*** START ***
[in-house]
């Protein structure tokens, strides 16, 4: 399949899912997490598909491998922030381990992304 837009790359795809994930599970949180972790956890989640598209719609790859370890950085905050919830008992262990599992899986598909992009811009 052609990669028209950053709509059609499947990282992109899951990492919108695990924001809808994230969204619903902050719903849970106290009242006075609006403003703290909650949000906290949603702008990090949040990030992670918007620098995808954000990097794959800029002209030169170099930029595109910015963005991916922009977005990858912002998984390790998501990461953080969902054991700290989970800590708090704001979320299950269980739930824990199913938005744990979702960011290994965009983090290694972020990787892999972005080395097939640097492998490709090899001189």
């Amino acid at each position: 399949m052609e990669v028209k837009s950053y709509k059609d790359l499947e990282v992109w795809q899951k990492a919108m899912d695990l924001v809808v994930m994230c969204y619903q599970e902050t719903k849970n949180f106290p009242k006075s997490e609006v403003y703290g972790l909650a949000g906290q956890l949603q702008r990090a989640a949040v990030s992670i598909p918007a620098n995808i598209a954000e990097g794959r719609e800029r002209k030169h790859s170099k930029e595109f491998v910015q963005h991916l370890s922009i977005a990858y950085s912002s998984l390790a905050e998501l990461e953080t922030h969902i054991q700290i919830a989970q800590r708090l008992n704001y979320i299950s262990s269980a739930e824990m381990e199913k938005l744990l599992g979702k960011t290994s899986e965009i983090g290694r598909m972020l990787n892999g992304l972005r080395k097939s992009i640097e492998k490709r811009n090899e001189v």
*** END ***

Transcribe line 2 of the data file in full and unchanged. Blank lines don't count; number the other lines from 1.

């Protein structure tokens, strides 16, 4: 399949899912997490598909491998922030381990992304 837009790359795809994930599970949180972790956890989640598209719609790859370890950085905050919830008992262990599992899986598909992009811009 052609990669028209950053709509059609499947990282992109899951990492919108695990924001809808994230969204619903902050719903849970106290009242006075609006403003703290909650949000906290949603702008990090949040990030992670918007620098995808954000990097794959800029002209030169170099930029595109910015963005991916922009977005990858912002998984390790998501990461953080969902054991700290989970800590708090704001979320299950269980739930824990199913938005744990979702960011290994965009983090290694972020990787892999972005080395097939640097492998490709090899001189």